© 2008 – Routledge-Cavendish
Topical and compelling, this volume provides an excellent re-evaluation of the ‘best interests’ test in the healthcare arena; the ways in which it has developed, the inherent difficulties in its use and its interpretation in legal cases concerning the medical care of children.
Comprehensively covering both the English and Scottish position within the context of the European Convention of human Rights and the UN Convention on the Rights of the Child, the author examines a wide range of healthcare situations, from the commonly occurring to the unusual, offering a detailed analysis of legislation, case law, cases and their implications.
It includes discussions on:
This work is a key resource for postgraduates and researchers working and studying in the fields of law, healthcare and medicine.
1. Introduction 2. Standards in Decision Making Concerning Children 3. Best Interests and Consent 4. Best Interests and Refusal 5. Best Interests between Children 6. Best Interests and Withholding/Withdrawing Treatment 7. Best Interests and Medical Research 8. Conclusions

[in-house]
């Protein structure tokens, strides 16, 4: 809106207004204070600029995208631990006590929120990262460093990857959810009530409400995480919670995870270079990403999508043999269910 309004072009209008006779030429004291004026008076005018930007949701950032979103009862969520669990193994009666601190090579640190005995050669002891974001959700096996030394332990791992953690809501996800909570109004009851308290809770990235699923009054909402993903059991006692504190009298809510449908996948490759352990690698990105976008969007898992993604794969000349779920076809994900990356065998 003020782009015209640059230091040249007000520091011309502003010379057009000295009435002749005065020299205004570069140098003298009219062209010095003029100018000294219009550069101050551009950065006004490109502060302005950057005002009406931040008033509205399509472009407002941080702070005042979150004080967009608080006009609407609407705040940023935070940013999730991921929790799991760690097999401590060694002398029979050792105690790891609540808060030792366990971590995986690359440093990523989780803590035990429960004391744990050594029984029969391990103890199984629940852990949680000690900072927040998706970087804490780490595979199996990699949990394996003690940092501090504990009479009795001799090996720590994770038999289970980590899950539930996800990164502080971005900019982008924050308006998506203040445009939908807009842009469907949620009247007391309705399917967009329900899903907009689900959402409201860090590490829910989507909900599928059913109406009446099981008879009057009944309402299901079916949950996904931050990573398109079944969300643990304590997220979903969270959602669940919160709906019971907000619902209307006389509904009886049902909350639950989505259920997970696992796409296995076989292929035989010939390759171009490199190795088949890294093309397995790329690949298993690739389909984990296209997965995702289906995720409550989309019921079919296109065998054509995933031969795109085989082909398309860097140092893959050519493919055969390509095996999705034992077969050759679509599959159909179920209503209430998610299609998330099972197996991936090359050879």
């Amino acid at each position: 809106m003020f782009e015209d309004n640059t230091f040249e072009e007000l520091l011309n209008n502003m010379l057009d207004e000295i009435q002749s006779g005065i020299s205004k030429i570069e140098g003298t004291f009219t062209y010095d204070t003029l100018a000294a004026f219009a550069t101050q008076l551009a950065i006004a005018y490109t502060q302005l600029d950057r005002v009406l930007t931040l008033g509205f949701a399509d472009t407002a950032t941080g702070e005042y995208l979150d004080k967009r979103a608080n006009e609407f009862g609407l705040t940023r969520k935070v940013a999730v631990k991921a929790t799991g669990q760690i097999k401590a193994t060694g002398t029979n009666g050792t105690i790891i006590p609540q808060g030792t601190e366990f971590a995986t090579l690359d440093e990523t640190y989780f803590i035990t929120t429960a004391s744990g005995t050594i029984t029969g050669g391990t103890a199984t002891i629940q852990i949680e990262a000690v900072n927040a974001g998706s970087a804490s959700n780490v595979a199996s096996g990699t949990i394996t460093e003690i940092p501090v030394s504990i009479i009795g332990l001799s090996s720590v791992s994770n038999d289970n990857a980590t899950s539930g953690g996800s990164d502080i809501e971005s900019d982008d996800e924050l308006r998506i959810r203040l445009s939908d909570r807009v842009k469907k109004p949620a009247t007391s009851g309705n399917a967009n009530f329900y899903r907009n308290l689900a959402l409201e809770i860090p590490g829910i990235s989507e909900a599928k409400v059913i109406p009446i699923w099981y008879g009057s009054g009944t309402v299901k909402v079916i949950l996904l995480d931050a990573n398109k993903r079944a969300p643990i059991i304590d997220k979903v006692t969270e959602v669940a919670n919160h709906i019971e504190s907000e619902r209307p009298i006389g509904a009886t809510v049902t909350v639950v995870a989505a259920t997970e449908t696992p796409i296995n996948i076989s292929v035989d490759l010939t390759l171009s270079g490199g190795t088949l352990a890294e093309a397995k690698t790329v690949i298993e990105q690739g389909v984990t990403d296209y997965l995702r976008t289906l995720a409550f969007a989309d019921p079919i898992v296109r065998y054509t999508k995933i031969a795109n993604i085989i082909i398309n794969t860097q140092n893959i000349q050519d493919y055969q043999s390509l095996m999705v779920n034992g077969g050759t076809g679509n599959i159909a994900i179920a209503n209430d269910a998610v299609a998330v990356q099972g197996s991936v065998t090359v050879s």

Scientific and clinical advances, social and political developments and the impact of healthcare on our lives raise profound ethical and legal questions. Medical law and ethics have become central to our understanding of these problems, and are important tools for the analysis and resolution of problems – real or imagined.
In this series, scholars at the forefront of biomedical law and ethics will contribute to the debates in this area, with accessible, thought-provoking, and sometimes controversial ideas. Each book in the series will develop an independent hypothesis and argue cogently for a particular position. One of the major contributions of this series is the extent to which both law and ethics are utilised in the content of the books, and the shape of the series itself.